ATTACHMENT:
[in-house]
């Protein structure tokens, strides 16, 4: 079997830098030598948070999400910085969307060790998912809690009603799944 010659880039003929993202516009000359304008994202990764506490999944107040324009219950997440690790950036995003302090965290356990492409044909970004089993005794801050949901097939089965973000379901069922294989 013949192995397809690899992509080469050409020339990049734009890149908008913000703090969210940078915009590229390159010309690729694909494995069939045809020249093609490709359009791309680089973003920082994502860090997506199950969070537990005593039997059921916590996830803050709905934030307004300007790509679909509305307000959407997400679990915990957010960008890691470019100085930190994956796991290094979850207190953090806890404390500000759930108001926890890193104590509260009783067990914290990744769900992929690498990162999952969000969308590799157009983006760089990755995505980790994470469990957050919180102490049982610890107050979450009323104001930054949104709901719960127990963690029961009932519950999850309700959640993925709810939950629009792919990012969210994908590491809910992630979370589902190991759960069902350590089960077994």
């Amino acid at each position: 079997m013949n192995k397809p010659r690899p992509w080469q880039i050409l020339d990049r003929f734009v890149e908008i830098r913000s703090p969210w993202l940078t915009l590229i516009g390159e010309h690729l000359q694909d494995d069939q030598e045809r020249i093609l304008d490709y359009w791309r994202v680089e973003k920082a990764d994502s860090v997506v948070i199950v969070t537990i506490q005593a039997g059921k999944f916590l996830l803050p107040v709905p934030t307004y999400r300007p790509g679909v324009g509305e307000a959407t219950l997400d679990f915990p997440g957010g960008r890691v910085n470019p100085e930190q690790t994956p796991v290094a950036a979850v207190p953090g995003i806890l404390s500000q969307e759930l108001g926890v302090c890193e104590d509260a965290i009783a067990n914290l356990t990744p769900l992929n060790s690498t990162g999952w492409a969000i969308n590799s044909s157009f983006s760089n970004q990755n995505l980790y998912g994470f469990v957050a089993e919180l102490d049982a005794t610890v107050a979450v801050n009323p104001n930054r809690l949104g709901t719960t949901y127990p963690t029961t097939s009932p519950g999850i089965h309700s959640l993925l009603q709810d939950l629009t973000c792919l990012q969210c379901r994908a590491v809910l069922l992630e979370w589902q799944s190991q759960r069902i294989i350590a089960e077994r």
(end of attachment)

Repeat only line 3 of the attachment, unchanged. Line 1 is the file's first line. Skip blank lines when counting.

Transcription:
């Amino acid at each position: 079997m013949n192995k397809p010659r690899p992509w080469q880039i050409l020339d990049r003929f734009v890149e908008i830098r913000s703090p969210w993202l940078t915009l590229i516009g390159e010309h690729l000359q694909d494995d069939q030598e045809r020249i093609l304008d490709y359009w791309r994202v680089e973003k920082a990764d994502s860090v997506v948070i199950v969070t537990i506490q005593a039997g059921k999944f916590l996830l803050p107040v709905p934030t307004y999400r300007p790509g679909v324009g509305e307000a959407t219950l997400d679990f915990p997440g957010g960008r890691v910085n470019p100085e930190q690790t994956p796991v290094a950036a979850v207190p953090g995003i806890l404390s500000q969307e759930l108001g926890v302090c890193e104590d509260a965290i009783a067990n914290l356990t990744p769900l992929n060790s690498t990162g999952w492409a969000i969308n590799s044909s157009f983006s760089n970004q990755n995505l980790y998912g994470f469990v957050a089993e919180l102490d049982a005794t610890v107050a979450v801050n009323p104001n930054r809690l949104g709901t719960t949901y127990p963690t029961t097939s009932p519950g999850i089965h309700s959640l993925l009603q709810d939950l629009t973000c792919l990012q969210c379901r994908a590491v809910l069922l992630e979370w589902q799944s190991q759960r069902i294989i350590a089960e077994r």